The Virgin of the Seven Daggers
By Vernon Lee
Design by Coralie Bickford-Smith
In October, just as the global markets were crashing, Penguin launched a series called the Gothic Reds, a collection of 10 horror classics from writers such as Edgar Allan Poe and HP Lovecraft. Their timing was good – reading these books does help keep things in perspective. However much your savings have dwindled, be grateful that you aren’t being pursued by a monstrous scarab beetle, as happens in Richard Marsh’s Victorian thriller The Beetle, or that you haven’t been beheaded by the eunuch of an undead Moorish princess, as happens in the title story of The Virgin of the Seven Daggers.
Its author, Vernon Lee, was born Violet Paget in 1856 and raised in Italy. On a visit to Granada she saw a statue of the Virgin Mary with seven daggers in her pearl-encrusted heart. It inspired a lurid, ironic tale in which Don Juan pledges eternal faith to the Virgin if she will save him from hell, where he is sure to end up because of his many seductions and murders.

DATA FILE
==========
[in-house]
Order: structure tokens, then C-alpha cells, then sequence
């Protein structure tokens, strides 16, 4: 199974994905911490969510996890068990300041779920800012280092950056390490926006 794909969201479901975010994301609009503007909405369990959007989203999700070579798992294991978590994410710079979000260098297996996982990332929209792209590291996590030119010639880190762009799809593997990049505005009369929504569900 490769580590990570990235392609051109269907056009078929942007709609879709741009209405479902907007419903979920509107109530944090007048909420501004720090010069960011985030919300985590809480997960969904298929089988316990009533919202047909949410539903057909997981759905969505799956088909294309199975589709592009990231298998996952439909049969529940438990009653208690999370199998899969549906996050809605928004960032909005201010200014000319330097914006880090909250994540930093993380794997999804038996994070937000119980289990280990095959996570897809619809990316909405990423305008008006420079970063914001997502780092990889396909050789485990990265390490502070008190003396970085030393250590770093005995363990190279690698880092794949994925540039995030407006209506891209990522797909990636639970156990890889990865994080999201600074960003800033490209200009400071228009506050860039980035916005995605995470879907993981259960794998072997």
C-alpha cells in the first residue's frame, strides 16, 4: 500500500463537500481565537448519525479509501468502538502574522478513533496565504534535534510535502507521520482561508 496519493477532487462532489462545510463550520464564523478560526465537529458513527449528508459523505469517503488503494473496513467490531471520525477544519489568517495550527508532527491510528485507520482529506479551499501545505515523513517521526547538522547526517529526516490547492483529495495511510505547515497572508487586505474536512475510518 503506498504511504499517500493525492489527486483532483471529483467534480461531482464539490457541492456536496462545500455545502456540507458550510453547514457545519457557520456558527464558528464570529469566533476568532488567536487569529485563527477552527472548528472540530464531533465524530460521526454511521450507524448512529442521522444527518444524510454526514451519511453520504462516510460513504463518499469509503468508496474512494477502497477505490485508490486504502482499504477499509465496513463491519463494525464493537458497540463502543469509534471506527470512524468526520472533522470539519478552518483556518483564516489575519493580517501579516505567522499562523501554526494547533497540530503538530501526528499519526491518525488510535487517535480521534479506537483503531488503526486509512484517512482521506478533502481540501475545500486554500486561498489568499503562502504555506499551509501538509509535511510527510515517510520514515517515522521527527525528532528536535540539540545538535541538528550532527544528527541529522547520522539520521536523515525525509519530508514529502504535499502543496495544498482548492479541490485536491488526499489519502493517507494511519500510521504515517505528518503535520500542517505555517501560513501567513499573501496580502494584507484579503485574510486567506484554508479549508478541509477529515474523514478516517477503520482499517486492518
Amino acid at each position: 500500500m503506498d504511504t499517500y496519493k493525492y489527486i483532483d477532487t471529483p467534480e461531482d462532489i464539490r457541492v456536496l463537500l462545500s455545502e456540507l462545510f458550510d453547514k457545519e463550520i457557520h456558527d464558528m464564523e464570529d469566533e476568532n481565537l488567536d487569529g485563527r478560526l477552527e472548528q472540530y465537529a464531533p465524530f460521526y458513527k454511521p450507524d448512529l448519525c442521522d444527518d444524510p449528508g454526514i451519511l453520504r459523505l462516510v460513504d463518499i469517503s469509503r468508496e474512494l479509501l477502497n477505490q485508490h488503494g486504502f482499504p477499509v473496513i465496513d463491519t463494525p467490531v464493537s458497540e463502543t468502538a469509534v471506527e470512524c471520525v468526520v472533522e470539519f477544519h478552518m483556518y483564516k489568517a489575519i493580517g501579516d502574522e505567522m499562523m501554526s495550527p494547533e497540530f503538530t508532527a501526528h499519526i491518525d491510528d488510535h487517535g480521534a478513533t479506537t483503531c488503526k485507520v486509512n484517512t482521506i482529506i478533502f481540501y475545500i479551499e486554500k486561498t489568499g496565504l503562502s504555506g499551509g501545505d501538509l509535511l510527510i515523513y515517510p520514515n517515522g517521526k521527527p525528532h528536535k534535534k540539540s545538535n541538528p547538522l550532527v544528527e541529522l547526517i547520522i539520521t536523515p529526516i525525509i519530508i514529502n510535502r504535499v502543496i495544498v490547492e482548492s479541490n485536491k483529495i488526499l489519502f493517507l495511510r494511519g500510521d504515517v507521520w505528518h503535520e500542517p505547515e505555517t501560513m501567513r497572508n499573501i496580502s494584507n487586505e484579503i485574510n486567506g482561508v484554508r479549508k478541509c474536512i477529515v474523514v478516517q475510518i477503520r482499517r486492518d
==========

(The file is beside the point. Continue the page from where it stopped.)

Series designer Coralie Bickford-Smith decided to use a cyanotype for its “spooky” effect. A precursor of the photograph, the cyanotype is usually made by a direct impression on to light-sensitive paper. When the paper is rinsed in water, a negative image appears in a lovely tone called Prussian blue. For the cover of The Virgin of the Seven Daggers, Bickford-Smith created a dagger-studded heart as an emblem of lust and murder. She took the image of a heart from an old anatomy book, added the knives through collage, and photocopied the collage on to acetate before making the cyanotype print. To complete the effect, she added the yellow tint and slightly blurry halo.
Often the best designs are really simple, but for this series Bickford-Smith’s simple idea necessitated a more complicated design process. The result gives these unnerving tales from the past an eye-catching, updated look: definitely creepy, and definitely cool.
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